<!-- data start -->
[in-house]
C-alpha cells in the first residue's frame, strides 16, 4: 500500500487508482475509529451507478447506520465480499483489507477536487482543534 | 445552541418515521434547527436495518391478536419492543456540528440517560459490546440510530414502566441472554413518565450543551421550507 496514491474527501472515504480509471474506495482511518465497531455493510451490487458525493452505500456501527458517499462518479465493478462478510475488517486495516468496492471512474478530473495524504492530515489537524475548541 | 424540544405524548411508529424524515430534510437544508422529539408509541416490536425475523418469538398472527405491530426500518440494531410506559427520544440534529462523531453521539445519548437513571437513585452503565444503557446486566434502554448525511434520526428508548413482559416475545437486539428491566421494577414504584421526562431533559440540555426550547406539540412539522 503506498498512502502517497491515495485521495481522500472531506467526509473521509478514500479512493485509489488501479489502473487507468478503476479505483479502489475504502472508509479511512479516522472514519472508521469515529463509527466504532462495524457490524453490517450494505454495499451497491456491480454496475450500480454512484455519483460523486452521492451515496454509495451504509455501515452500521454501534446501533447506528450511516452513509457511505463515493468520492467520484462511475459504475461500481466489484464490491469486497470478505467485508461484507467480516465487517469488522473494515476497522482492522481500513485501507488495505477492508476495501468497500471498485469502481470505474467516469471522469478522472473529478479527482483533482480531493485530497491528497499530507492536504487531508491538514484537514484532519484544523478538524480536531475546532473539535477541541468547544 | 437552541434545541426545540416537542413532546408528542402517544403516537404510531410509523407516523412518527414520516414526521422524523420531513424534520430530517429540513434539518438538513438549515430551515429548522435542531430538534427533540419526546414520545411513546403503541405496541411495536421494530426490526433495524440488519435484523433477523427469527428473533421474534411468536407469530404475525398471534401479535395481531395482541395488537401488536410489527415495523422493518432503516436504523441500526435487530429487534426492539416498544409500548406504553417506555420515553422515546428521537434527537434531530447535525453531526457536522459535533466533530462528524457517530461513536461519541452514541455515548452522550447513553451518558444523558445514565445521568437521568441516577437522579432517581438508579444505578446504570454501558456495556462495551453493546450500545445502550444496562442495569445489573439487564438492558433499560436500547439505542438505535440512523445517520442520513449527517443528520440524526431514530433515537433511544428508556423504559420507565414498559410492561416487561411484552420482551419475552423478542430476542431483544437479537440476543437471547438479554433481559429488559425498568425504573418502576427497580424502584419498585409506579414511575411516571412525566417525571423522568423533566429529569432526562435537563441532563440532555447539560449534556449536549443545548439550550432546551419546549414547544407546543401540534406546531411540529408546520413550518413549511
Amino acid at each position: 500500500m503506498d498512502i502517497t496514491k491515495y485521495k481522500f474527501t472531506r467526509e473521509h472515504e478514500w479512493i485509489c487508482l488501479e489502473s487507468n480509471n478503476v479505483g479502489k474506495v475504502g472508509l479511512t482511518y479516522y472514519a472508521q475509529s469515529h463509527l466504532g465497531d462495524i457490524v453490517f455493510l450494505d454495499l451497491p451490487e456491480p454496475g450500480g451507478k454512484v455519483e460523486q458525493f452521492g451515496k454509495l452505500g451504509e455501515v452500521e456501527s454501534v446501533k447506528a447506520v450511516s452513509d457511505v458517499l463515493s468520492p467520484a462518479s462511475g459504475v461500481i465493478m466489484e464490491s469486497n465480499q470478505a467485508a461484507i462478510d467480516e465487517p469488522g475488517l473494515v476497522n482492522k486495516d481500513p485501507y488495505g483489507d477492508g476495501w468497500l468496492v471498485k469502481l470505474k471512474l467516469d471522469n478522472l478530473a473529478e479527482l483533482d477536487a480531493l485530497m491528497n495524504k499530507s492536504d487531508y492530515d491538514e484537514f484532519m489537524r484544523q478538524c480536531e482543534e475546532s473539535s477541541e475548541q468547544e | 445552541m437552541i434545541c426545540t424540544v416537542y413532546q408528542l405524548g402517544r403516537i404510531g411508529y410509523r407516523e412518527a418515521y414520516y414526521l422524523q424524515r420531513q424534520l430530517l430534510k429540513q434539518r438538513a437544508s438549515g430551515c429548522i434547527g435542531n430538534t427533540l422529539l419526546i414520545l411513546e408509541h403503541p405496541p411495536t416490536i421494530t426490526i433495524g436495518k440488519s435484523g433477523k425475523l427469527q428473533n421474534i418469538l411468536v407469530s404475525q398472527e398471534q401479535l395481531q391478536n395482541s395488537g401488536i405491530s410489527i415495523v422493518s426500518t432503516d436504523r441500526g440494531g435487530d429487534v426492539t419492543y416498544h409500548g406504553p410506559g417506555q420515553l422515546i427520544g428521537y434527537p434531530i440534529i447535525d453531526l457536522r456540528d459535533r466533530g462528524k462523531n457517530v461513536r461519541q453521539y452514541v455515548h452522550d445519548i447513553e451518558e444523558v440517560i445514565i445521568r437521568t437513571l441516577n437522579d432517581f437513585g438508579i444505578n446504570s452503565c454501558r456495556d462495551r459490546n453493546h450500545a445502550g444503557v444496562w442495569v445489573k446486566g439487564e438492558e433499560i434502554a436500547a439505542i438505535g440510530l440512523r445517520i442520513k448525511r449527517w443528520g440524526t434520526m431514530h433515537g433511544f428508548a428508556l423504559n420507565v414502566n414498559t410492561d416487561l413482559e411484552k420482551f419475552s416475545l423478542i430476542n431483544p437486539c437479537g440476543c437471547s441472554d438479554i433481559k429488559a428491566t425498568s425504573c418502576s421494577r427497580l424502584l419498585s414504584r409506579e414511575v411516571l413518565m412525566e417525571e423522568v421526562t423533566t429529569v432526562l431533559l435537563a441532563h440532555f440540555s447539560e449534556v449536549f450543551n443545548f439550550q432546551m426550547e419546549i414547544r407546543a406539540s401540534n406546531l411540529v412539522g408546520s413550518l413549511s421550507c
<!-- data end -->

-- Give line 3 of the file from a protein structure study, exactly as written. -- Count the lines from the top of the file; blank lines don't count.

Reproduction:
Amino acid at each position: 500500500m503506498d498512502i502517497t496514491k491515495y485521495k481522500f474527501t472531506r467526509e473521509h472515504e478514500w479512493i485509489c487508482l488501479e489502473s487507468n480509471n478503476v479505483g479502489k474506495v475504502g472508509l479511512t482511518y479516522y472514519a472508521q475509529s469515529h463509527l466504532g465497531d462495524i457490524v453490517f455493510l450494505d454495499l451497491p451490487e456491480p454496475g450500480g451507478k454512484v455519483e460523486q458525493f452521492g451515496k454509495l452505500g451504509e455501515v452500521e456501527s454501534v446501533k447506528a447506520v450511516s452513509d457511505v458517499l463515493s468520492p467520484a462518479s462511475g459504475v461500481i465493478m466489484e464490491s469486497n465480499q470478505a467485508a461484507i462478510d467480516e465487517p469488522g475488517l473494515v476497522n482492522k486495516d481500513p485501507y488495505g483489507d477492508g476495501w468497500l468496492v471498485k469502481l470505474k471512474l467516469d471522469n478522472l478530473a473529478e479527482l483533482d477536487a480531493l485530497m491528497n495524504k499530507s492536504d487531508y492530515d491538514e484537514f484532519m489537524r484544523q478538524c480536531e482543534e475546532s473539535s477541541e475548541q468547544e | 445552541m437552541i434545541c426545540t424540544v416537542y413532546q408528542l405524548g402517544r403516537i404510531g411508529y410509523r407516523e412518527a418515521y414520516y414526521l422524523q424524515r420531513q424534520l430530517l430534510k429540513q434539518r438538513a437544508s438549515g430551515c429548522i434547527g435542531n430538534t427533540l422529539l419526546i414520545l411513546e408509541h403503541p405496541p411495536t416490536i421494530t426490526i433495524g436495518k440488519s435484523g433477523k425475523l427469527q428473533n421474534i418469538l411468536v407469530s404475525q398472527e398471534q401479535l395481531q391478536n395482541s395488537g401488536i405491530s410489527i415495523v422493518s426500518t432503516d436504523r441500526g440494531g435487530d429487534v426492539t419492543y416498544h409500548g406504553p410506559g417506555q420515553l422515546i427520544g428521537y434527537p434531530i440534529i447535525d453531526l457536522r456540528d459535533r466533530g462528524k462523531n457517530v461513536r461519541q453521539y452514541v455515548h452522550d445519548i447513553e451518558e444523558v440517560i445514565i445521568r437521568t437513571l441516577n437522579d432517581f437513585g438508579i444505578n446504570s452503565c454501558r456495556d462495551r459490546n453493546h450500545a445502550g444503557v444496562w442495569v445489573k446486566g439487564e438492558e433499560i434502554a436500547a439505542i438505535g440510530l440512523r445517520i442520513k448525511r449527517w443528520g440524526t434520526m431514530h433515537g433511544f428508548a428508556l423504559n420507565v414502566n414498559t410492561d416487561l413482559e411484552k420482551f419475552s416475545l423478542i430476542n431483544p437486539c437479537g440476543c437471547s441472554d438479554i433481559k429488559a428491566t425498568s425504573c418502576s421494577r427497580l424502584l419498585s414504584r409506579e414511575v411516571l413518565m412525566e417525571e423522568v421526562t423533566t429529569v432526562l431533559l435537563a441532563h440532555f440540555s447539560e449534556v449536549f450543551n443545548f439550550q432546551m426550547e419546549i414547544r407546543a406539540s401540534n406546531l411540529v412539522g408546520s413550518l413549511s421550507c